Forecasters have their eye on Hurricane Sandy as it churns up the East Coast and has the potential to meet with a winter storm on its way. If it does, it could create the perfect storm and could wreak havoc on New Jersey and New York City in the process.

Forecasters have dubbed the system "Frankenstorm."

"The word right now is potential," said New Jersey State Climatologist Dr. Dave Robinson. "This storm has the potential to be a devastating one along the New Jersey coast as well as inland. We're still days away. If it were to make landfall, it would likely be early on Monday."

There is a 90 percent chance that the East Coast, from Florida to Maine, will get steady gale-force winds, heavy rain, flooding and maybe even snow starting on Sunday and stretching past Halloween on Wednesday. Meteorologists predict it could cause $1 billion in damages. "It all depends on how things sync up. We've got a frontal system coming in. We've got a hurricane coming up from the south. There is a lot of energy in the area and the steering currents in the atmosphere are unusual in that they're not going to let this storm easily head off to the northeast as they often do, but quite possibly turn it inland so that the storm would make landfall on the New Jersey coast from the southeast and head of to the northwest across New Jersey," said Robinson.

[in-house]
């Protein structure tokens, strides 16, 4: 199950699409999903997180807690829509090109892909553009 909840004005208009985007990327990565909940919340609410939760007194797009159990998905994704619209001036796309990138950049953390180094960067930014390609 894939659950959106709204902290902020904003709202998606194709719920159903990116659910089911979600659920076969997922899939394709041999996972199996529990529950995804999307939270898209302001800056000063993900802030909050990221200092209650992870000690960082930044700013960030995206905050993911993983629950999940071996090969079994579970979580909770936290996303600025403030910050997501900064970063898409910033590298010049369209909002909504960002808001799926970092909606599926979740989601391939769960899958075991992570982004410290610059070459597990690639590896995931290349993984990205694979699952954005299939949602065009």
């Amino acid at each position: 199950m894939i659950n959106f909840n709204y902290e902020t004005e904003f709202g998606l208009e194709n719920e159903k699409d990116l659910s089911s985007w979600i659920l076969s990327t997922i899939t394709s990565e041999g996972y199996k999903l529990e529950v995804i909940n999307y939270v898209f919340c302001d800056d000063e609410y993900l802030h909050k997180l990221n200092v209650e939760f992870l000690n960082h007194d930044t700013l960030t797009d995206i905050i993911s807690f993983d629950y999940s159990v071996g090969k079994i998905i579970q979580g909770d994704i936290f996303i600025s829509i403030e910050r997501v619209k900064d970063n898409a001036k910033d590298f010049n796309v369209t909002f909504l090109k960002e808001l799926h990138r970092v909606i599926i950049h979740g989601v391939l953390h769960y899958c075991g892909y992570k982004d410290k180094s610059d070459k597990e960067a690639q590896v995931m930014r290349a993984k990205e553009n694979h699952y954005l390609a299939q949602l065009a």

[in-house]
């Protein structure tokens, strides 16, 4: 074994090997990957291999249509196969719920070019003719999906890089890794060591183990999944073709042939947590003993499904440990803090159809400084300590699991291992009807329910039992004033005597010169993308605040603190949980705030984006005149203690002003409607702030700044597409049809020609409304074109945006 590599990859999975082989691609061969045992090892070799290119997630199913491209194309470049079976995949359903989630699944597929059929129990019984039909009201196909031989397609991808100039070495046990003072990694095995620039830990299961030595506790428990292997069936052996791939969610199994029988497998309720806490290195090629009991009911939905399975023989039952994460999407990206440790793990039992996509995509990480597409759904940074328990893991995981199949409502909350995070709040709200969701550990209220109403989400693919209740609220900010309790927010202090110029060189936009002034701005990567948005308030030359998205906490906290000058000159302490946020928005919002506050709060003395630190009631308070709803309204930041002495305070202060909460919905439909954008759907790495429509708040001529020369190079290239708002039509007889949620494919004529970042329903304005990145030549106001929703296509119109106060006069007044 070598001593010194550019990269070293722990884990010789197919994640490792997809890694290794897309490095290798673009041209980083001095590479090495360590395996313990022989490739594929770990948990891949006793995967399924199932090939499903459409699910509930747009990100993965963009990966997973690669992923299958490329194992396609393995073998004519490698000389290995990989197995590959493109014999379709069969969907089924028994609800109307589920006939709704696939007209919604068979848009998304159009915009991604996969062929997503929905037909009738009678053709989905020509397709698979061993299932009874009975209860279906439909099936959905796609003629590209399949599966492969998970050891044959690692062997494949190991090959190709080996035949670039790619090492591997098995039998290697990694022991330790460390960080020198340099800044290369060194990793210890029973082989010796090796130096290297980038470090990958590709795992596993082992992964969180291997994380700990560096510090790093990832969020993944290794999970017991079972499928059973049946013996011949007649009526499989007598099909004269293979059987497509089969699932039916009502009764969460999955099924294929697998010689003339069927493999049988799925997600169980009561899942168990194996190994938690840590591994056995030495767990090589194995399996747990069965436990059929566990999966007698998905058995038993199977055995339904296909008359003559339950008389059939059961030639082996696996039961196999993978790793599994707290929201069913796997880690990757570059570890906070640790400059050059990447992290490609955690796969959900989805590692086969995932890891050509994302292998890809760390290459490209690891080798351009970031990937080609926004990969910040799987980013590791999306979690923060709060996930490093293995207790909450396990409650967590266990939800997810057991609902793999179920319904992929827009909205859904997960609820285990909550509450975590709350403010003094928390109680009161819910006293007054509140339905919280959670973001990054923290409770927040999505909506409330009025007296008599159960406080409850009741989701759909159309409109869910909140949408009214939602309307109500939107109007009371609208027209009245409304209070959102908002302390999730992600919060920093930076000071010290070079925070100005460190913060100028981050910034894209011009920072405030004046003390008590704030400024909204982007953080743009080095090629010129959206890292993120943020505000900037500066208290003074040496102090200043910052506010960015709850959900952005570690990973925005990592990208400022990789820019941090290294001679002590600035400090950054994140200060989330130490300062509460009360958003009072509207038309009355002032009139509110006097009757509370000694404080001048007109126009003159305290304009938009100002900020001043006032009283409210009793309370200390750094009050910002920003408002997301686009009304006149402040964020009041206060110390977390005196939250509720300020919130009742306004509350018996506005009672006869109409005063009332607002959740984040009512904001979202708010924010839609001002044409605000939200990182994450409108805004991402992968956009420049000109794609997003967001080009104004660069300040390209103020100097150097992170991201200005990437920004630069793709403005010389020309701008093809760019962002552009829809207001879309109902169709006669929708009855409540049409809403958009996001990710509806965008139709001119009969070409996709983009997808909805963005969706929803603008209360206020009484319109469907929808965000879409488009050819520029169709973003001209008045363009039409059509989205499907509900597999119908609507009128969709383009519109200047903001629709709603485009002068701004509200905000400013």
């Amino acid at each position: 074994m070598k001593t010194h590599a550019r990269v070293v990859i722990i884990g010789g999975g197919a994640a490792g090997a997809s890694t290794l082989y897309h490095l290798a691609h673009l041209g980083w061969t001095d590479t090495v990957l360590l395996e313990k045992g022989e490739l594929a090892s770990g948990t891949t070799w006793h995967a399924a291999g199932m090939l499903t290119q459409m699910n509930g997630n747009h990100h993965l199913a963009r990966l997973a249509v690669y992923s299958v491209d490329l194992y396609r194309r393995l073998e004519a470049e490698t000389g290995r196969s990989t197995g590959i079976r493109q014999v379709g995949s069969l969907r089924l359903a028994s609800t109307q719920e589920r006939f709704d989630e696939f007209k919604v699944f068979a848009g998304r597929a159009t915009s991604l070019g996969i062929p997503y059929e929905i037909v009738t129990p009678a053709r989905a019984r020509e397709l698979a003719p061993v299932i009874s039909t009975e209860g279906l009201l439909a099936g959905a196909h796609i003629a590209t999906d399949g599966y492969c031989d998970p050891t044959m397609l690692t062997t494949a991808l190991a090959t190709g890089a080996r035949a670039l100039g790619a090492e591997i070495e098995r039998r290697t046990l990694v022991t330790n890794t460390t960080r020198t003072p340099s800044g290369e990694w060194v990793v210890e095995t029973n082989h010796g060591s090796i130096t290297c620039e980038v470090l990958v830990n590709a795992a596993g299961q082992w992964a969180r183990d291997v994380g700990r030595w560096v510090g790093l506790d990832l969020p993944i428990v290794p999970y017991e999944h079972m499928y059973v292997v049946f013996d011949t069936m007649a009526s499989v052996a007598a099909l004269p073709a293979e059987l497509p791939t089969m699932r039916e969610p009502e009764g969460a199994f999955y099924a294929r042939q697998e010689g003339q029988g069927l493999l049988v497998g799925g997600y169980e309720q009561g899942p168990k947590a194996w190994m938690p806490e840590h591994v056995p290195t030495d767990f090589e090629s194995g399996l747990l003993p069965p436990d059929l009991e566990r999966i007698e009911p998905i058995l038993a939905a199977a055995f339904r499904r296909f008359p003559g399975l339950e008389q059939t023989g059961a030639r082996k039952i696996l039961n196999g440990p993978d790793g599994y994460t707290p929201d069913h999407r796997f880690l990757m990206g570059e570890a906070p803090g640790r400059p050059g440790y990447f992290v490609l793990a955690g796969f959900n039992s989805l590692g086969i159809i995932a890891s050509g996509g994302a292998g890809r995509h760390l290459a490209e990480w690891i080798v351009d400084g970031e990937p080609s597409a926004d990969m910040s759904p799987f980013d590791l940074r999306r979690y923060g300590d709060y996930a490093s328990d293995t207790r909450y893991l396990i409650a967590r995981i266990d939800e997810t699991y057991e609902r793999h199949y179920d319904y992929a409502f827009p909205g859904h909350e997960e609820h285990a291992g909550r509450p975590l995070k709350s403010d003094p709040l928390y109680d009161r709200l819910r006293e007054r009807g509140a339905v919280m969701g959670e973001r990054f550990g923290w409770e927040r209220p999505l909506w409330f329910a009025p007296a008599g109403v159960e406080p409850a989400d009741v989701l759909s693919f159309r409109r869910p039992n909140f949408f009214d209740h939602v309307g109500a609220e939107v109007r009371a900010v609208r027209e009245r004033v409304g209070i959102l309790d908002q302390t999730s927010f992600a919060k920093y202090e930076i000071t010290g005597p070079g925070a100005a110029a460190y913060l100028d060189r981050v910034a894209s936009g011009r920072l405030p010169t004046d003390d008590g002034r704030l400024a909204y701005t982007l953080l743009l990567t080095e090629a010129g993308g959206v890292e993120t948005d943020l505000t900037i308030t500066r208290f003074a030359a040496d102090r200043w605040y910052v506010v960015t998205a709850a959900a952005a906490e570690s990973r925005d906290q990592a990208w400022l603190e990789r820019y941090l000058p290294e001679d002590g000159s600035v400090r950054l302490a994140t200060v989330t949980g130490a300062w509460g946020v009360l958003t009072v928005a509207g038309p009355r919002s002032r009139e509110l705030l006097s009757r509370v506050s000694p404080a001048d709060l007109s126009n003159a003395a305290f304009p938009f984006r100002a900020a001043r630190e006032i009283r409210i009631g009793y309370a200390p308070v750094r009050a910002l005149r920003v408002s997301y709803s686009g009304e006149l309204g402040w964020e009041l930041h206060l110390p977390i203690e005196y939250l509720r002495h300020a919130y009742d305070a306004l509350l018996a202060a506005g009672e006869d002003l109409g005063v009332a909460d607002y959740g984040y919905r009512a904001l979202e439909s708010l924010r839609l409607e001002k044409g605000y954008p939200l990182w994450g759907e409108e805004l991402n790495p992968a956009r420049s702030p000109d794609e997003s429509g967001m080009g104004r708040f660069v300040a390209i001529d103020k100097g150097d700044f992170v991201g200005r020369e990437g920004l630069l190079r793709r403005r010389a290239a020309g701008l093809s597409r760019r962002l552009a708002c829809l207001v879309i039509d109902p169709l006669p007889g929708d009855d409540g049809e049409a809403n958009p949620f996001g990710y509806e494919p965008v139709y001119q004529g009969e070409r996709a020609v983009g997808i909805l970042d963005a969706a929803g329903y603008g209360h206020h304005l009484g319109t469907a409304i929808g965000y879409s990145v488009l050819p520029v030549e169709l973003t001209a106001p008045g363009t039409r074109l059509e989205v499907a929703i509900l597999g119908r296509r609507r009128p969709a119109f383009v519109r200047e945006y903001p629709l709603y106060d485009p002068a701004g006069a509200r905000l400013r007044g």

"Even Irene came up from the south and just clipped the New Jersey coastline and then headed up toward New York City and then New England," said Robinson. "So, this system has an unusual track. It's a combination of a tropical system and an extra tropical system which we usually begin to see in the fall and winter. So, if everything aligns just right, it will bring the energy to bring very strong winds, coastal flooding, wind damage across the entire state and six, seven or more inches of rain. That could cause moderate to major flooding in the river basins across the state. We have got to keep an eye on it over the next couple of days."

"The forecast models are beginning to converge on a solution and that solution is bringing it toward New Jersey," said Robinson. "There is still time for that solution to change. Everything is a matter of timing, how fast the system from the middle latitudes moves in, how fast the system from the tropics moves in and how much of what we call blocking takes place in the north-Atlantic. We're seeing the forecast starting to sync things more in the area of New Jersey. But, again, we'll have to watch it very closely over the next two days."


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